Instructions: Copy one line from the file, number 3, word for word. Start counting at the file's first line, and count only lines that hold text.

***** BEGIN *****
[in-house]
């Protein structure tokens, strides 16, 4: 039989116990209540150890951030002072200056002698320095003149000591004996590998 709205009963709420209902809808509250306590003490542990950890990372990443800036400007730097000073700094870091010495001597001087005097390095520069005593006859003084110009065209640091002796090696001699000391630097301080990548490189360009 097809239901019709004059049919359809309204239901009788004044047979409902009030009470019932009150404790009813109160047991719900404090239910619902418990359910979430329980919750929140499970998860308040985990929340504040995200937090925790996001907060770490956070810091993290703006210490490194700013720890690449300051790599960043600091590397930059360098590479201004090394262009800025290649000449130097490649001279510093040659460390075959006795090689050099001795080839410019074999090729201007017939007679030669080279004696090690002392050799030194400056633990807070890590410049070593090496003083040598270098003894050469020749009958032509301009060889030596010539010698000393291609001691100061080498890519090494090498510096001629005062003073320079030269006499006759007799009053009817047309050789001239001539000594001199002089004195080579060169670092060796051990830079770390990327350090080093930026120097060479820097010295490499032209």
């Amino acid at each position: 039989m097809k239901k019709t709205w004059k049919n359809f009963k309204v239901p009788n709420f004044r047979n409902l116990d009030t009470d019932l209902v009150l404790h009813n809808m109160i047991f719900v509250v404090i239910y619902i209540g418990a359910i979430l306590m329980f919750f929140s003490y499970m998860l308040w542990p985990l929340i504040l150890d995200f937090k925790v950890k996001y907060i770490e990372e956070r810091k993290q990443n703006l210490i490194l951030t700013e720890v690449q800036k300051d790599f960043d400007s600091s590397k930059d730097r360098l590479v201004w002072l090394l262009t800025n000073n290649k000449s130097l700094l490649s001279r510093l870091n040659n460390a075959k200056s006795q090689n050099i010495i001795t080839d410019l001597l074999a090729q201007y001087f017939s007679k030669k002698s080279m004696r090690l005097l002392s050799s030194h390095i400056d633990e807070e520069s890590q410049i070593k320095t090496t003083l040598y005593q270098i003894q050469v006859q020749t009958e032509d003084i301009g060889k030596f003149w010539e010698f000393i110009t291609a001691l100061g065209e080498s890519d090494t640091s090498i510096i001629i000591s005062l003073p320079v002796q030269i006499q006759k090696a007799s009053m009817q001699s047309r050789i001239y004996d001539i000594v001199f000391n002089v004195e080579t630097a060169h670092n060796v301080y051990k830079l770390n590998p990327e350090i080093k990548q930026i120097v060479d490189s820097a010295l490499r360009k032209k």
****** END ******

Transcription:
């Amino acid at each position: 039989m097809k239901k019709t709205w004059k049919n359809f009963k309204v239901p009788n709420f004044r047979n409902l116990d009030t009470d019932l209902v009150l404790h009813n809808m109160i047991f719900v509250v404090i239910y619902i209540g418990a359910i979430l306590m329980f919750f929140s003490y499970m998860l308040w542990p985990l929340i504040l150890d995200f937090k925790v950890k996001y907060i770490e990372e956070r810091k993290q990443n703006l210490i490194l951030t700013e720890v690449q800036k300051d790599f960043d400007s600091s590397k930059d730097r360098l590479v201004w002072l090394l262009t800025n000073n290649k000449s130097l700094l490649s001279r510093l870091n040659n460390a075959k200056s006795q090689n050099i010495i001795t080839d410019l001597l074999a090729q201007y001087f017939s007679k030669k002698s080279m004696r090690l005097l002392s050799s030194h390095i400056d633990e807070e520069s890590q410049i070593k320095t090496t003083l040598y005593q270098i003894q050469v006859q020749t009958e032509d003084i301009g060889k030596f003149w010539e010698f000393i110009t291609a001691l100061g065209e080498s890519d090494t640091s090498i510096i001629i000591s005062l003073p320079v002796q030269i006499q006759k090696a007799s009053m009817q001699s047309r050789i001239y004996d001539i000594v001199f000391n002089v004195e080579t630097a060169h670092n060796v301080y051990k830079l770390n590998p990327e350090i080093k990548q930026i120097v060479d490189s820097a010295l490499r360009k032209k």